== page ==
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Web App within a Web App – Build an Onion!

Sometimes you don’t always have total control of the web site or web application project you’re working with and you have a need to insert or extend the existing project.  Or perhaps you’ve inherited a project that was coded so horribly wrong you can’t easily make a needed update without first expending time you don’t have doing .NET project triage.   (Such is the case many times when designers try to play application developer)

Or perhaps you’ve got a need to use some new .NET functionality within a project that you can’t upgrade.  IE, you need to do something using .NET 3.5 but the site you have to use is based on .NET 2.0.  

Looks like you may need to build an Onion – just add layers :)

Such was the case for me the other day.  I had a corporate .Net 2.0 website that was hosted on a domain that I needed to publish a 3.5 web application project to and I didn’t have the level of source control I needed to seamlessly nest my project within the existing project.  (The existing project also had some issues due to the way the developers manage their source however that is an article for another day)

Since I couldn’t nest my new project within the existing one I decided to create a new web app type project and publish to a new directory within the existing project.  I needed my new project to have it’s own web.config and bin directory.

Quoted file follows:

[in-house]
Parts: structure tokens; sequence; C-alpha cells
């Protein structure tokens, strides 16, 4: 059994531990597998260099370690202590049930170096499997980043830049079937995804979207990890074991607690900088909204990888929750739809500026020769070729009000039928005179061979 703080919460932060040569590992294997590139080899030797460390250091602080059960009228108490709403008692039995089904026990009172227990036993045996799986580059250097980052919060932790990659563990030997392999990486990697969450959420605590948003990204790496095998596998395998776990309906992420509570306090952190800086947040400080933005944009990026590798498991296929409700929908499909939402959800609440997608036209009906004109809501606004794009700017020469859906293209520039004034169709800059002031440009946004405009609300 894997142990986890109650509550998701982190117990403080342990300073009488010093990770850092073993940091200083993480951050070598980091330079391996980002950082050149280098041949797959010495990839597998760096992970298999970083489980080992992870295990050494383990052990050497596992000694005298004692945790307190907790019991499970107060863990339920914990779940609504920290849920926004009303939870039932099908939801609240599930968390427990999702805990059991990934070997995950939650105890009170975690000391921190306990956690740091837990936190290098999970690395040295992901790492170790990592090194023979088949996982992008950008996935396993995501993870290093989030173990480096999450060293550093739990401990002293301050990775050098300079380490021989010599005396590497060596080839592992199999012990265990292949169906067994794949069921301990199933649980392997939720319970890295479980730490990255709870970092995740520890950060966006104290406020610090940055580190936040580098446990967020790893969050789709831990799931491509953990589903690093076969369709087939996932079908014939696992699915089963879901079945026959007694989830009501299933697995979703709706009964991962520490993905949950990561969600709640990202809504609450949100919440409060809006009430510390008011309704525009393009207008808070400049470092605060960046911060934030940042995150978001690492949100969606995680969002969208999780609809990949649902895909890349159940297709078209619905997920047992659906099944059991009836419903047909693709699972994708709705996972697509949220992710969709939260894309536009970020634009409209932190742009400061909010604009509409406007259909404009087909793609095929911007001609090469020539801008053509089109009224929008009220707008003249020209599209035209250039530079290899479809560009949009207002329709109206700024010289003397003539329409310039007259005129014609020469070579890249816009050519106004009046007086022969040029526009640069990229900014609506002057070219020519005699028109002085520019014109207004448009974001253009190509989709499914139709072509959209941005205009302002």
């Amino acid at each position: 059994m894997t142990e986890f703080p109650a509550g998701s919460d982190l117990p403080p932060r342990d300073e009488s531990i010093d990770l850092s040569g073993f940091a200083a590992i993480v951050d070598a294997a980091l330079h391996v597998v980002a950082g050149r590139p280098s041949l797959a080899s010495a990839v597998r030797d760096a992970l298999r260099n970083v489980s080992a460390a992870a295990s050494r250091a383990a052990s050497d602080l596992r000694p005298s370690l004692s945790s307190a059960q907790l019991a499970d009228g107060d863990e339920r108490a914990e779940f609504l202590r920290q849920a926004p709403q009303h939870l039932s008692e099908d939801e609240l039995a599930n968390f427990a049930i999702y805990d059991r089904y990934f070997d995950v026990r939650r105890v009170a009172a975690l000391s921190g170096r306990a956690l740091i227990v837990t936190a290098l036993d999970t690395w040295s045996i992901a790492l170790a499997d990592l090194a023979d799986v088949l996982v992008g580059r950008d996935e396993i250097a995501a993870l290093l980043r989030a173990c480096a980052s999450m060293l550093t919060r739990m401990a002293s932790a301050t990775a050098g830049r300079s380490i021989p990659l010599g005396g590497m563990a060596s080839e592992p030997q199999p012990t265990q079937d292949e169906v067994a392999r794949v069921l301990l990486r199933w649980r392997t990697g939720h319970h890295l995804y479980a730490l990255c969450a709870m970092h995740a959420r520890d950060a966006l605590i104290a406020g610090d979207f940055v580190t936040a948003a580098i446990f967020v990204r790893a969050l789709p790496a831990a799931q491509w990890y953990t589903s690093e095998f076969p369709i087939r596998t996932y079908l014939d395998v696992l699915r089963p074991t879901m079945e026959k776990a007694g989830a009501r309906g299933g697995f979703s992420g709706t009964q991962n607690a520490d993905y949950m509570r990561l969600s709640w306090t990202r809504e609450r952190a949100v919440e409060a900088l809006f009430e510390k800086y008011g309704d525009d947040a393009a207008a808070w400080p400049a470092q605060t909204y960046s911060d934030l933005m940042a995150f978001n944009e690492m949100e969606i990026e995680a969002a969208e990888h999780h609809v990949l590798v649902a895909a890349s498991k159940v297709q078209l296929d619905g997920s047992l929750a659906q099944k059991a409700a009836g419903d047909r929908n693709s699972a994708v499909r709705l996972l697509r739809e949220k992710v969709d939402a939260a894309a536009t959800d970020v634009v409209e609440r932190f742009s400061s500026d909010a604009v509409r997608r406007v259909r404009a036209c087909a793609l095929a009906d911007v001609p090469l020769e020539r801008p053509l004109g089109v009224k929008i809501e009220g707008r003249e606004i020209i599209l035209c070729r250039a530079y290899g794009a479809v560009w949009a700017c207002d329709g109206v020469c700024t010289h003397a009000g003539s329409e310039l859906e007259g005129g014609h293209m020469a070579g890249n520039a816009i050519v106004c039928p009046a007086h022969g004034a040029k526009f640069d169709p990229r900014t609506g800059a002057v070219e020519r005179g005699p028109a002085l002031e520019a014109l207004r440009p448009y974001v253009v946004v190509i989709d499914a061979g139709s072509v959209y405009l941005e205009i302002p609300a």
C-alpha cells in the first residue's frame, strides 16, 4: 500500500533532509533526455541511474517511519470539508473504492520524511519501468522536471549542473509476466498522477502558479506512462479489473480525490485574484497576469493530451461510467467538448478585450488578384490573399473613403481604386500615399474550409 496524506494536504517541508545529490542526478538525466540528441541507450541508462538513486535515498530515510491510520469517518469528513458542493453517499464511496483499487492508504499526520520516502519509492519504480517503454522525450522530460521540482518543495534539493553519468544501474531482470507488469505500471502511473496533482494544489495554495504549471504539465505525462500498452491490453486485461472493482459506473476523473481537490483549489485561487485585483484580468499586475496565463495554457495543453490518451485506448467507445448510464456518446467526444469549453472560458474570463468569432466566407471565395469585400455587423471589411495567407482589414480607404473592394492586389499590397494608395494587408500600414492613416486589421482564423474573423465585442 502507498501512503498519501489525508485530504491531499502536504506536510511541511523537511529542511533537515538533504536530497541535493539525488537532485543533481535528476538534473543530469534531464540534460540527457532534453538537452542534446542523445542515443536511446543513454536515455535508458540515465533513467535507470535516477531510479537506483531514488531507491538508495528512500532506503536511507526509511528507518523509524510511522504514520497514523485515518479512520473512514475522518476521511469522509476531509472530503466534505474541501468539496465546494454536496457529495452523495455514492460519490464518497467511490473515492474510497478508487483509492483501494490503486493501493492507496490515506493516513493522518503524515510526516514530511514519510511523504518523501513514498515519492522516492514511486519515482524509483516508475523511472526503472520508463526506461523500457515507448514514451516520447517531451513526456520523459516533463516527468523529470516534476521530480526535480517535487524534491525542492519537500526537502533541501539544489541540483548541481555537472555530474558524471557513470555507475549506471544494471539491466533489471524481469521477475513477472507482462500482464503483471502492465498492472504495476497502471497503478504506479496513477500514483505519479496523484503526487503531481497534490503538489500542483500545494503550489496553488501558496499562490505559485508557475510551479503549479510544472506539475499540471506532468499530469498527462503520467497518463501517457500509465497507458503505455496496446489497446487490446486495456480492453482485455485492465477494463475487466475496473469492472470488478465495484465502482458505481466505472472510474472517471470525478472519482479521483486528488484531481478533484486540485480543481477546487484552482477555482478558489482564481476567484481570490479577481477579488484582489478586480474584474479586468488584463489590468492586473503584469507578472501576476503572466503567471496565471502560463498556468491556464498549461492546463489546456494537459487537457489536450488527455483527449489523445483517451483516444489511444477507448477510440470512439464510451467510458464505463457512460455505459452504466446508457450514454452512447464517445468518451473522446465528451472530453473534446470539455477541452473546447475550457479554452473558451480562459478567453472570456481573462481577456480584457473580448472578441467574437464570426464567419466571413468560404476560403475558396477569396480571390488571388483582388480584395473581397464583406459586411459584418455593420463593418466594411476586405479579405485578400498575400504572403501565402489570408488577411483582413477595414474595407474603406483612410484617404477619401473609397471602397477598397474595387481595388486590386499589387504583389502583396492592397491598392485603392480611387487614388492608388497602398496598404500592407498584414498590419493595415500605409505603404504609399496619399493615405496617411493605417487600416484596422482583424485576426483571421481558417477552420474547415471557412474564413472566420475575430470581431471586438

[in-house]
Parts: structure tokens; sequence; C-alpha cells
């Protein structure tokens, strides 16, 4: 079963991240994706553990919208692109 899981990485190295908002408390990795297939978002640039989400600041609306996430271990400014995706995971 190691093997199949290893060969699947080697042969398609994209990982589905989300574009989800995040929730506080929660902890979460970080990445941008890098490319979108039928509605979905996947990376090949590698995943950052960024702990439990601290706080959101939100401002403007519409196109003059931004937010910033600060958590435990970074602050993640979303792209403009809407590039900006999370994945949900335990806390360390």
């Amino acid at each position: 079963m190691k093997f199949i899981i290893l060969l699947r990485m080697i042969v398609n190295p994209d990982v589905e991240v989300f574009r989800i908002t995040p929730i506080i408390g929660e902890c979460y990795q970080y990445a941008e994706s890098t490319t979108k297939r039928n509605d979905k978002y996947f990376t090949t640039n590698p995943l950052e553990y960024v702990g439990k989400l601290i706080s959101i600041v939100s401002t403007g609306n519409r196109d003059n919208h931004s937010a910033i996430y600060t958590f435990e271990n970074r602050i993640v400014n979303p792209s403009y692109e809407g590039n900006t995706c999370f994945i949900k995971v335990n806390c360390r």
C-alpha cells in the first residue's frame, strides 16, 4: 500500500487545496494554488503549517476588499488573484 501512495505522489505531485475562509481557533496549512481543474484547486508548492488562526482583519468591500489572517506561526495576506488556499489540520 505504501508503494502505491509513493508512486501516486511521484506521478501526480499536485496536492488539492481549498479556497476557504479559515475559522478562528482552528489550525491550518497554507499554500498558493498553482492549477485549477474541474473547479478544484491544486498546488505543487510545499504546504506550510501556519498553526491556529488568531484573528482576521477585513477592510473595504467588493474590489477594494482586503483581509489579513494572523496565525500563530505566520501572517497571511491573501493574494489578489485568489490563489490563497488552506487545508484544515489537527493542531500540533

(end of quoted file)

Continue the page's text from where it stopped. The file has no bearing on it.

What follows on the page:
This actually turned out to be quite easy, here’s what you do.

  1. Create your New Web Application Project
  2. Modify your new web.config to play nice within it’s parent project
    1. Comment out the <configSections> element.  If you leave this element in you’ll get some fun errors about settings already being specified.  Why?  Because the parent web.config likely already has a <configSections> element.
      1. If you’d like to read about <configSections> check out the page on MSDN, talking about it here is outsite the scope of this post. 
    2. Comment out the ScriptModule key in the <httpModules> element.
  3. Publish your project to the target folder within the parent project

That’s it, not too bad.  The new project will use it’s web.config and it’s bin folder independent of the parent project – yes, even though it may be a different version of the framework

But Wait – There’s a Catch. 

If your situation was like mine and you need to roll something out quickly inside of a larger project that you don’t totally control your new web app could be at risk.  If the parent project is re-published and during publishing the user chooses to do delete remote files your web app will be deleted since it’s not part of the parent project.

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